If you are very fortunate you may be in Carriacou the day of a launching. The launching of an ocean liner is a poor affair in comparison – a bottle of champagne broken on the bow, a few cocktails, a few sausages on toothpicks. Windward people would scorn such minginess.

Their ship, waiting on the beach, has a goat sacrificed on the bow and a sheep on the stern. The carcasses are quickly removed to the cooking pots, huge kettles like those seen in cartoons of natives boiling missionaries. The deck of the schooner is then filled with little girls dressed in their frilly best – the godmothers of the ship. The priest climbs abroad and, swinging his censer, blesses the ship. Two, religions, in a very civilised manner, have turned a blind eye to each other’s rites. Then the launching begins, with chanting and heaving on ropes. The boat slides into the water and the fête goes on from early to late, with music and eating and drinking.

After driving along the central ridge of the island, with its old grey sugar mills, you descend to the town of Hillsborough again.
Your call at the Carriacou Museum may just stretch your mind. The very existence of a museum on an island of five to seven thousand people is a minor miracle. As is the fact that it could happen with no government support, as the Carriacou Historical Society, which owns and operates it, is a completely private organization. Over fifteen years, an Amerindian collection, called by one expert “the most representative in the West Indies”, has been built up. It is in a temporary display, awaiting the funds to complete a permanent exhibit. The European collection includes artefacts illustrating the style of life in a wealthy cotton island where, most unusually, the riches were owned not only by whites but by coloured and black islanders as well. The African display has “big drums” from Carriacou ‘s unique Nation Dances, still little changed from their origins in West Africa, and modern crafts from these countries.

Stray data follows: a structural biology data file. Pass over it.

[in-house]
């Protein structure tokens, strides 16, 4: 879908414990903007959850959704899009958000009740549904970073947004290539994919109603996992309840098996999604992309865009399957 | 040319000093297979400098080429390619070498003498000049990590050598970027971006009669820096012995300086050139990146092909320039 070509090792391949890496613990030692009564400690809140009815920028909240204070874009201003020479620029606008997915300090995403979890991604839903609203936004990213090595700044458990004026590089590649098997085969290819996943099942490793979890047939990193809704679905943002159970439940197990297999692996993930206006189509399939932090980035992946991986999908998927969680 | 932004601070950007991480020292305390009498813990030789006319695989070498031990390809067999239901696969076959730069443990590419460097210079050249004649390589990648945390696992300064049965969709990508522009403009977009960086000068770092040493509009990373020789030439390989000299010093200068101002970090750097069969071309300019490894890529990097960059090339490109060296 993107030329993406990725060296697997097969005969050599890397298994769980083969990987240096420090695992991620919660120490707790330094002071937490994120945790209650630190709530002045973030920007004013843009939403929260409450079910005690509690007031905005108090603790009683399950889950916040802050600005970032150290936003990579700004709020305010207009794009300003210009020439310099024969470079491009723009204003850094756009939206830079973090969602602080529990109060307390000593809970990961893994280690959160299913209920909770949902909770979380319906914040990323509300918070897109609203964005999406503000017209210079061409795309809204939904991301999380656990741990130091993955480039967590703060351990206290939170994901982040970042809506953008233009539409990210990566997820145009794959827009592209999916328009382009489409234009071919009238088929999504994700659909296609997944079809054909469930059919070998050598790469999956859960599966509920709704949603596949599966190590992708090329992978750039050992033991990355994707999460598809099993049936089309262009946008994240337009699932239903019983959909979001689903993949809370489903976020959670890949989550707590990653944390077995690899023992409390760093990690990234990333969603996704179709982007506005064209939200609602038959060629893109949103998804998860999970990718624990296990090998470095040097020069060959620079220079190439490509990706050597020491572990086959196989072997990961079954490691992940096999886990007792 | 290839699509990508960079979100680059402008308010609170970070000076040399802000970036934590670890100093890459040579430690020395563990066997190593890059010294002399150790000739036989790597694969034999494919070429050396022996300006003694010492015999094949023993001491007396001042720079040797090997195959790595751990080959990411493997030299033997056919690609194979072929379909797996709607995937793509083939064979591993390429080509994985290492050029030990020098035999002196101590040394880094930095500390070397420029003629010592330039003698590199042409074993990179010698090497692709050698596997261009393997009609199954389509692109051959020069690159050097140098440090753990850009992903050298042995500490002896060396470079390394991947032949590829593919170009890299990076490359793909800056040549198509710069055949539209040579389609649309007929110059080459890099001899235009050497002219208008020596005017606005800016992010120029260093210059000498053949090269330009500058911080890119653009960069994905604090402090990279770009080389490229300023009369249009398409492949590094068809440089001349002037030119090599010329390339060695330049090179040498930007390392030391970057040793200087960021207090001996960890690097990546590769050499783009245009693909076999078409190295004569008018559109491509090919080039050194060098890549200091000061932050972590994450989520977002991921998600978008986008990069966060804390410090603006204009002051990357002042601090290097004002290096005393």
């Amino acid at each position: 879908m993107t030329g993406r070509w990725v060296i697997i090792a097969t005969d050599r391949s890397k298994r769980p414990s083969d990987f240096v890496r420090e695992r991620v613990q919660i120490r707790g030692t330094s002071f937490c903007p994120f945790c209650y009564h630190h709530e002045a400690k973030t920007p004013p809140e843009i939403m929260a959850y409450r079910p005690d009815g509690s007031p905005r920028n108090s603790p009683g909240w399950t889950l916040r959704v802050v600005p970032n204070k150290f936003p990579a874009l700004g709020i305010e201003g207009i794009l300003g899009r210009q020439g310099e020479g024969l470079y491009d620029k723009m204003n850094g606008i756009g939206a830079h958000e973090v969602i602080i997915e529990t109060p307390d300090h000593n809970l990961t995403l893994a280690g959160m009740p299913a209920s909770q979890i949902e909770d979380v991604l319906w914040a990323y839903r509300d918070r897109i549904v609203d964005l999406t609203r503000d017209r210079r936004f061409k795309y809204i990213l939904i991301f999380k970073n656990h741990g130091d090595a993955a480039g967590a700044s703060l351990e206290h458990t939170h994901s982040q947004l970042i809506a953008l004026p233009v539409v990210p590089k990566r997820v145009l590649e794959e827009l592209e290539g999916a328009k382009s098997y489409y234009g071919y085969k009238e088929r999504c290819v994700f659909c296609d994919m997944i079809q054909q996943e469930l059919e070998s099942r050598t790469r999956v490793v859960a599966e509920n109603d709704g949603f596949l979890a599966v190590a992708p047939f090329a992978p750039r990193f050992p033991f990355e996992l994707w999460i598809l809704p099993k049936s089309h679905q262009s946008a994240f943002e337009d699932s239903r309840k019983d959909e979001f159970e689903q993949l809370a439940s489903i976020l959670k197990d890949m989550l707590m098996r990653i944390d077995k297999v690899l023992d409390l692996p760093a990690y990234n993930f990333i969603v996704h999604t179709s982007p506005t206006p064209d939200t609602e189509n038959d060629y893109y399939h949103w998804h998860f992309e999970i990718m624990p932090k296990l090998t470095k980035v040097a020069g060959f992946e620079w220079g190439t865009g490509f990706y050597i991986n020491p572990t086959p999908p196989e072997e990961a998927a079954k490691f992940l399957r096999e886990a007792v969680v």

After this a small boat will take you to Sandy Island in Hillsborough Bay. This looks exactly like everyone’s mental picture of a desert island. Around it are reefs with enough colourful fish to satisfy the most jaded snorkeller. If there are enough people on your tour, a chef will grill your fish and chicken on the beach. A combination of rum punches and turquoise sea completely unwinds you.

But if you come to Carriacou on your own for the day, and your time is yours, I have a suggestion. Walk into Hillsborough – it’ s not far. It will be very early, about 6:30 a.m., and deliciously cool. After the exodus of taxis from the airport the road will be very quiet. For the first part there are only palm trees on one side and the sea on the other. Dawn has broken and pinkish clouds float over a hushed seascape. There are few places in the world now where you can have something like this all to yourself.

As the road angles a little inland, you will see people tending their gardens or their sheep and goats. Call “Good morning” and they will answer you with friendliness and an interest in where you’re from. They are a people with family everywhere – in Huddersfield, Brooklyn, Toronto, even Switzerland.

When you come to an almost deserted town, only passing people on their way to mass, your nose may begin to twitch with a most delectable odour. Bread is being baked in old stone ovens over wood embers. You hurry on to the hotel with your stomach crying for breakfast. Inhaling your steaming coffee you look across the morning sea at the islets of Jack a Dan and Sandy and Mabouya, floating, unreal.

And, even though you have only started your day in Carriacou, you may already be hooked.